Language Delay

A Language Delay is when a child is not demonstrating the typical language skills expected for his or her age.  Instead, the child’s language skills may appear to be at the level of a somewhat younger child.  For instance, a 2 year old is typically able to say at least 50 words and on average 200 words; a child with language delay may only use a few words or even no words at this point.  However, the child with simple language delay should still be developing language in the normal order and demonstrating the typical milestones and communicative behaviors of a younger child.  For instance, the two year old with the above language delay would still have gone through the typical process of babbling, demonstrating appropriate play skills, using basic gestures like waving hi, and other developmental milestones.

Language Disorder

A Language Disorder, however, is when a child’s language development does not follow a typical order or  sequence. Such a child may have acquired skills out of order, missed certain developmental milestones altogether, or otherwise have atypical development and language use.  A child with a language disorder may use incorrect grammatical and sentence structures that are not typical for any stages of development.

Conditions aSSociated with IMPAIRED Language

Various conditions and disorders are associated with and can sometimes cause a child to struggle with language development.  Many parents worry that their child’s language struggles are a sign of another disability.  Language Delays and Disorders are often present in autistic children, children with hearing loss, kids with global or general developmental delays, those with intellectual disabilities, and children with various learning disabilities such as ADHD.  When children are young, it can sometimes be difficult for parents and caretakers to differentiate between a child who is only language delayed or impaired vs. a child with another underlying condition.  Some signs of these disorders or conditions are discussed below. 

What are some signs that my child may be autistic?

An autistic child will usually present with some of the following signs:

  • avoiding eye contact,
  • not using gestures
  • not pointing
  • not babbling
  • lost words that they previously had
  • repeating words and phrases without an obvious communicative intent or purpose
  • lack of interest or less interest in social games like peek-a-boo, turn-taking games, etc.
  • Stimming behaviors like hand-flapping
  • Walking on toes, possibly due to sensory issues
  • Sensory issues: maybe be very sensitive to lights, sounds, certain textures in food or items
  • Maybe be a very picky eater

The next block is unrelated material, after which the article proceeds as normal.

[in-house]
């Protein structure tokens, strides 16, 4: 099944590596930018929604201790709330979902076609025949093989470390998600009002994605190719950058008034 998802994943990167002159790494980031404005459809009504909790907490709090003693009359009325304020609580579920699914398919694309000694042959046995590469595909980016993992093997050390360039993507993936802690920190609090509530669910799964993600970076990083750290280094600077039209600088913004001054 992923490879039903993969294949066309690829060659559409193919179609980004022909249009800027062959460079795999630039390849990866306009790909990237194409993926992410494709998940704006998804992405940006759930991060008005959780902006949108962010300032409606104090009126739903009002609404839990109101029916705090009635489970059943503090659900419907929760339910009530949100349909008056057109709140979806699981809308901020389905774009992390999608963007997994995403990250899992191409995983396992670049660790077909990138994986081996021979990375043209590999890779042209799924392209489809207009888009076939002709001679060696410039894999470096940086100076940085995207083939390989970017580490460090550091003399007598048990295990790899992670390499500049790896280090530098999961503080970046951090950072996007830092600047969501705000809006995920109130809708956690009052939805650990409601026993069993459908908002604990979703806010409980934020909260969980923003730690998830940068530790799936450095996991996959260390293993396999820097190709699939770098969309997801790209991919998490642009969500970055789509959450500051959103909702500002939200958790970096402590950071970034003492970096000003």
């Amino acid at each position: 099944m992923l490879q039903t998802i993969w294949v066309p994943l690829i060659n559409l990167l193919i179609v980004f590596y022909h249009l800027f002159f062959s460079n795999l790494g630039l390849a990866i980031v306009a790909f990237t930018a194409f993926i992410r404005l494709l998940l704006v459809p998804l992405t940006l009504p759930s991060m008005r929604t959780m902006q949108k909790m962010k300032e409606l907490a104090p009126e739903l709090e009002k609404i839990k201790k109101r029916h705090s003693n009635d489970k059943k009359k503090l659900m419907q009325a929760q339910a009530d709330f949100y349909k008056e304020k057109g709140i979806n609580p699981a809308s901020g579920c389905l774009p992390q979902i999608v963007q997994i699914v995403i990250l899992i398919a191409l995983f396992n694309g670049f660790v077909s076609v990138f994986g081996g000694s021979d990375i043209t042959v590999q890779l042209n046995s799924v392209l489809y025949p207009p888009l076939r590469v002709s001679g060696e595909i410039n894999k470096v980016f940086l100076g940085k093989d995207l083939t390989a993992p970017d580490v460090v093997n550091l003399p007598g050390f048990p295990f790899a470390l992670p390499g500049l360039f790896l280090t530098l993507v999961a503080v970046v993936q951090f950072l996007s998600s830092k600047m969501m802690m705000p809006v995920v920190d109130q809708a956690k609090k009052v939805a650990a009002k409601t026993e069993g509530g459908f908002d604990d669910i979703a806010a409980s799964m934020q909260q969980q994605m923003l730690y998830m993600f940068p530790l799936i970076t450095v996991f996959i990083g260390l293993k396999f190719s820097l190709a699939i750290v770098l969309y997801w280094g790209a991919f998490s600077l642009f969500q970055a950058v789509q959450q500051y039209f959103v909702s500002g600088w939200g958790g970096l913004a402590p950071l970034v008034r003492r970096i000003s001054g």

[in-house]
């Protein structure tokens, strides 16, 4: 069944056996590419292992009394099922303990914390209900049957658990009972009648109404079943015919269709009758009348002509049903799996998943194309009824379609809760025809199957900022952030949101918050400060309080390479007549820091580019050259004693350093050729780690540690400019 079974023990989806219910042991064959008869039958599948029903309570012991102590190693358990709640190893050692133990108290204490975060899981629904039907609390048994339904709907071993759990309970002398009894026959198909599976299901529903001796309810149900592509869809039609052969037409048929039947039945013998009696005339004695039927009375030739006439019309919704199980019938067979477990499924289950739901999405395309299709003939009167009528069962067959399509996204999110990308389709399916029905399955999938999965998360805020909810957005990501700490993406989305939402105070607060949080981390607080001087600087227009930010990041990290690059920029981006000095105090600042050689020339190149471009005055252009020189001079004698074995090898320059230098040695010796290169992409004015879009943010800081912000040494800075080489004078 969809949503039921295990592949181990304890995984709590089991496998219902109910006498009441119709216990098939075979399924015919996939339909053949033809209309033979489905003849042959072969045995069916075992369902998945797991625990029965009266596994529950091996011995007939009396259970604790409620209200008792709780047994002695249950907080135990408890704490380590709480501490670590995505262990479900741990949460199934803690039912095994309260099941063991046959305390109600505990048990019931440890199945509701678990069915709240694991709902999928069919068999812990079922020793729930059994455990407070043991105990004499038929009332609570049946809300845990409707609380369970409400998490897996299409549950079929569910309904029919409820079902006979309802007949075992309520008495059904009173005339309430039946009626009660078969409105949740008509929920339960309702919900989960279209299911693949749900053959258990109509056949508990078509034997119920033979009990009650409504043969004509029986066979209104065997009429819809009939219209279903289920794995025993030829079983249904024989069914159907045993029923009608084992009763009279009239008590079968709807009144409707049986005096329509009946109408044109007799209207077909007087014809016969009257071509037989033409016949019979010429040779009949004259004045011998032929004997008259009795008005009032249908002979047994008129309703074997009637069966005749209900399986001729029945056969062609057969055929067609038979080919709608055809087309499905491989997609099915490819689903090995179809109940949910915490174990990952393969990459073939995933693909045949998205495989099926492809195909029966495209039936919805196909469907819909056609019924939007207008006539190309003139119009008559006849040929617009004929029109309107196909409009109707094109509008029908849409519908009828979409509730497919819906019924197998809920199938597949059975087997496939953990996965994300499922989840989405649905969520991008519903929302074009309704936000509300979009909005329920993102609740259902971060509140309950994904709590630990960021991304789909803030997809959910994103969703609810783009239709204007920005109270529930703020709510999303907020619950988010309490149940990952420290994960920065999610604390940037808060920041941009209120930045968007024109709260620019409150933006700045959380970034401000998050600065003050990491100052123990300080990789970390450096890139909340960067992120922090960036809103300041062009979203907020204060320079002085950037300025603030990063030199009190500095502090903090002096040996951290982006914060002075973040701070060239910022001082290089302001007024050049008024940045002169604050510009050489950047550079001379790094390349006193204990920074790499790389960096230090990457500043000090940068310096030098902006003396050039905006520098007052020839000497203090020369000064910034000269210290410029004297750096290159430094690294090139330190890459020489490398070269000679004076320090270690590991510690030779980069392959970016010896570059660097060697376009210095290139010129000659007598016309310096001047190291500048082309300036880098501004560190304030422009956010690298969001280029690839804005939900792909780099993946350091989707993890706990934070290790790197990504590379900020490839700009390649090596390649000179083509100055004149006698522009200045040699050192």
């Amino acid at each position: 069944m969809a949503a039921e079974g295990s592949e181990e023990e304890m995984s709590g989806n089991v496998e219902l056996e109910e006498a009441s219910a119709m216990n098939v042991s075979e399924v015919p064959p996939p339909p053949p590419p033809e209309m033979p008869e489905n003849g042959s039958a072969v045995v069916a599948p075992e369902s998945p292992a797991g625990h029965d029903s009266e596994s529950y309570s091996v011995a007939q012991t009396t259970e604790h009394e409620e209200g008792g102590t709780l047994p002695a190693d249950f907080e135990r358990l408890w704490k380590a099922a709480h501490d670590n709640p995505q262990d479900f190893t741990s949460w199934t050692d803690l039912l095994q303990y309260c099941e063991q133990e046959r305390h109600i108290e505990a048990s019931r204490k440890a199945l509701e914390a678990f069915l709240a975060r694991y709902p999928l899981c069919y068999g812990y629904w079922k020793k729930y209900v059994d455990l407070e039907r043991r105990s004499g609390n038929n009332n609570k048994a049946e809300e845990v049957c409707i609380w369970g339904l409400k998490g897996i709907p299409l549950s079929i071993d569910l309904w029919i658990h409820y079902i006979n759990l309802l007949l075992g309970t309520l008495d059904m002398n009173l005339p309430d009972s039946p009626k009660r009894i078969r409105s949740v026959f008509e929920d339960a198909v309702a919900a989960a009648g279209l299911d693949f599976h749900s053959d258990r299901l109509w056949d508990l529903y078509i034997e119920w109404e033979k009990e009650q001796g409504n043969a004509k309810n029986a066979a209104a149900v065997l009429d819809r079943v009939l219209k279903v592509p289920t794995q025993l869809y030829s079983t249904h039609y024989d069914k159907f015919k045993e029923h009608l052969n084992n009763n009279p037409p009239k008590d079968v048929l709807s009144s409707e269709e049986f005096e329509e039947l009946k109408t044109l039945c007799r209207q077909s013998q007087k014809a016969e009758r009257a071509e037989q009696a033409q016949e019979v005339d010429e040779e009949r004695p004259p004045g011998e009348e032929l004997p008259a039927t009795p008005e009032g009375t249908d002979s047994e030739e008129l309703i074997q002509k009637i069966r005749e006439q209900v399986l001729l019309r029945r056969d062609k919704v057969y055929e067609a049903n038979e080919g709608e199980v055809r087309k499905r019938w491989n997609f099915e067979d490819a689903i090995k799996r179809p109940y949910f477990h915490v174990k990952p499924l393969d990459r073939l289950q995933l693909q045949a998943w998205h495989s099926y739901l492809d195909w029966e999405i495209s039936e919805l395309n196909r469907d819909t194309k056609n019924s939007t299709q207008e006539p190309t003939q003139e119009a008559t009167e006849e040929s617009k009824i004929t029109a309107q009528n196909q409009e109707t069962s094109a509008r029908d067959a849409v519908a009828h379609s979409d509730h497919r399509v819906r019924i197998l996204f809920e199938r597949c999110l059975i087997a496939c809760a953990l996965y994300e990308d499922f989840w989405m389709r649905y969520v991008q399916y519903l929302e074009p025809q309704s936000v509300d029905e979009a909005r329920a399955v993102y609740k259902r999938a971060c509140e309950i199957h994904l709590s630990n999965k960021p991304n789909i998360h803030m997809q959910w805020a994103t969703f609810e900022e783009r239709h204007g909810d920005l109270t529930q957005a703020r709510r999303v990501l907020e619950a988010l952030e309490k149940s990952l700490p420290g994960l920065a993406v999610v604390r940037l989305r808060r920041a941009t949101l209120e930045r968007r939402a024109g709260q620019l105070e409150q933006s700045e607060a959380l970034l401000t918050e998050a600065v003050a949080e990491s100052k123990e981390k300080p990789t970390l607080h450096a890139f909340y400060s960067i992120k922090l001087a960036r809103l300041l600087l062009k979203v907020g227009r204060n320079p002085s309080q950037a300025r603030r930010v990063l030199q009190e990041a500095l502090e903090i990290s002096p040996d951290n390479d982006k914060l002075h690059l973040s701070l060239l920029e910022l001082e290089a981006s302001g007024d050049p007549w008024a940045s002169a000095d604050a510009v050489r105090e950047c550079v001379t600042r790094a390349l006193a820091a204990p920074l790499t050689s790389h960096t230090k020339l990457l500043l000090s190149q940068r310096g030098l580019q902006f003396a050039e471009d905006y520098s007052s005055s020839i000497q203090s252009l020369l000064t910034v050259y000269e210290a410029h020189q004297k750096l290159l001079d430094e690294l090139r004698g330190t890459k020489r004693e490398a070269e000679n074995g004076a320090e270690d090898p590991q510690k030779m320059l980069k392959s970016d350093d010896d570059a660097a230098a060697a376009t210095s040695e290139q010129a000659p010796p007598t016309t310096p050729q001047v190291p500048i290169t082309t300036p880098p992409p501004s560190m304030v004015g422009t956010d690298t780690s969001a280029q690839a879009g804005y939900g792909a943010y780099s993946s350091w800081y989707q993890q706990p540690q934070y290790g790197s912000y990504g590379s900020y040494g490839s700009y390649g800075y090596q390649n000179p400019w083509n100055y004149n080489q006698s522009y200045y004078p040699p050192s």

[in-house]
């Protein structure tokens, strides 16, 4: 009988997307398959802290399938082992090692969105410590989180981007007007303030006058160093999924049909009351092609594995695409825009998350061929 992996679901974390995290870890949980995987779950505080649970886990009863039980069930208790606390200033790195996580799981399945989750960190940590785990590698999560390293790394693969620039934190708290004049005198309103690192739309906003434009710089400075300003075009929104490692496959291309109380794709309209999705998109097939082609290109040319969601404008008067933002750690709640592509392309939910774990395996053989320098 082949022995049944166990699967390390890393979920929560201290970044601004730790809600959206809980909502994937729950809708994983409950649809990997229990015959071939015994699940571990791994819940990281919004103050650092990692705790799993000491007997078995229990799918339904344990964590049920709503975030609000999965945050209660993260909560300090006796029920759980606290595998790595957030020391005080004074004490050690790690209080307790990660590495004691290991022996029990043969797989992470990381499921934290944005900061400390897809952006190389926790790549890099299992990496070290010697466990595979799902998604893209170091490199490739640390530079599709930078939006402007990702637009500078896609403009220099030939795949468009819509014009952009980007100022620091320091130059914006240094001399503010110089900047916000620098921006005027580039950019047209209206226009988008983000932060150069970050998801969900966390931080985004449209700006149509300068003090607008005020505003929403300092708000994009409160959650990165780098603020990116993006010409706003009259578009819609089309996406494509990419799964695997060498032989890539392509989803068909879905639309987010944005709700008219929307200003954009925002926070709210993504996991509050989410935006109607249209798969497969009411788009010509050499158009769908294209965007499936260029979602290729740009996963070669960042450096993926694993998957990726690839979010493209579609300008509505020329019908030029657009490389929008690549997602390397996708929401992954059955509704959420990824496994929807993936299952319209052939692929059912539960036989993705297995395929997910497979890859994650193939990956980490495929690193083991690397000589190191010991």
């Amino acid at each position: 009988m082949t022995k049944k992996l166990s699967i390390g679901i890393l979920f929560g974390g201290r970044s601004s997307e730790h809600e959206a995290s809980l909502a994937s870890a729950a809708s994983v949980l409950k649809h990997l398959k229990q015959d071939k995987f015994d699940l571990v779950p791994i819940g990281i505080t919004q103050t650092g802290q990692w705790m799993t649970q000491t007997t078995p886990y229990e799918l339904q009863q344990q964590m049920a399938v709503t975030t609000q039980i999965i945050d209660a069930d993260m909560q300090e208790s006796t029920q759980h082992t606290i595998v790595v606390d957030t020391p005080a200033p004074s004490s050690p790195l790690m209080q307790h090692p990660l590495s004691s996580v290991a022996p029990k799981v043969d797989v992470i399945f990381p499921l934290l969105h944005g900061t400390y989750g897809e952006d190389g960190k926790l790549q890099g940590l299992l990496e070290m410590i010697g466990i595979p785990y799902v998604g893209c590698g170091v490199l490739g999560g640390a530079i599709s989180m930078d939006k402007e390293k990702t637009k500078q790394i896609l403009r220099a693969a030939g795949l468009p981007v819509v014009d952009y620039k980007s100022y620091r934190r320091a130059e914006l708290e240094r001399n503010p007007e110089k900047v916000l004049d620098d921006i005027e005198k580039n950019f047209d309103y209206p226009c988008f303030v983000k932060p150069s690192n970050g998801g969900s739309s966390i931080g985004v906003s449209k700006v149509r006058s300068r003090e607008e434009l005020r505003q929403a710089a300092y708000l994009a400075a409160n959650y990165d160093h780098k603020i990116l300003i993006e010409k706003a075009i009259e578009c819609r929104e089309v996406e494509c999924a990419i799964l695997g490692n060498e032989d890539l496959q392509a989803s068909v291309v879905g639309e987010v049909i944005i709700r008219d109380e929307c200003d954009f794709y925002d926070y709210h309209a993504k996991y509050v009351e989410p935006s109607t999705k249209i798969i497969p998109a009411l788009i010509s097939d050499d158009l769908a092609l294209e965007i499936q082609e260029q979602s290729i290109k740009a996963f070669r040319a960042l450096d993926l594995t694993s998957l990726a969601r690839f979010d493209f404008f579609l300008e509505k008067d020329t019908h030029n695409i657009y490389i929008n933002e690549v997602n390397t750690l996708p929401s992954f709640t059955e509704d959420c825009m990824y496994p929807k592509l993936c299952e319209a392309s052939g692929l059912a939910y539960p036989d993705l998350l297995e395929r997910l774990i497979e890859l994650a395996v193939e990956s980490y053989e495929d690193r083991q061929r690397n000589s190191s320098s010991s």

What is general or global developmental delay?

Global Developmental Delay is when a child is delayed in at least 2 areas of their development.  There are 5 main areas of child development that we monitor for milestones: cognitive (thinking), social/emotional, fine & gross motor skills, and daily living activities.  In order for your child to have a global development delay, he or she would need to be delayed in at least one other area of development for his/her age.  For instance, a child who did not have a *minimum* of 50 words & could not eat finger foods by 24 months would be delay in language & fine motor skills, thereby presenting with a global developmental delay.  A child with global developmental delay would require other services (for instance, occupational therapy) in addition to speech therapy.

What are signs that my child has an intellectual disability?

A child with an intellectual disability will usually show delays across multiple areas; in fact, he/she would likely be diagnosed with a developmental delay due to delays in walking, sitting, crawling, speaking, and/or eating.  Not all children with developmental delay have an intellectual disability, however; a child with an intellectual disability has specific delays and struggles with cognitive or thinking skills as well as daily living activities (the activities that we do daily to take care of ourselves such as bathing, eating, etc.)  A child with a suspected intellectual disability might struggle to remember things, understand social rules, and problem-solve more that children of his or her age.

What are signs that my child might have a hearing loss?

Sometimes a child’s speech delay may be partially or wholly caused by hearing issues.  It’s important to talk with your pediatrician and get your child’s hearing tested if you suspect your child has hearing loss.  Below are some signs of potential hearing loss:

  • does not respond or react to loud noises
  • doesn’t respond/react to their name
  • No reaction to voices
  • Doesn’t turn or look for source of a sound
  • Ears look unusual (very small, unusual shape or appearance, etc)
  • Doesn’t seem to understand directions
  • Has stopped babbling or making sounds

What are signs that my child has ADHD?

ADHD is difficult to diagnose prior to preschool age.  The American Academy of Pediatrics (AAP) recommends that a child be evaluated for AdHD concerns at 4+ years of age.  For younger children, it is challenging to tell apart ADHD from other conditions or even normal impulsive, active behavior for the child’s age.  Below are some of the signs for possible ADHD:

  • Impulse Behaviors involve regularly putting oneself in danger and/or getting aggressive with peers
  • easily distracted
  • trouble falling asleep
  • extended tantrums of 15-30 minutes daily or multiple times a day
  • difficulty staying on any one activity
  • struggles to make and maintain friends due to frequent social rule-breaking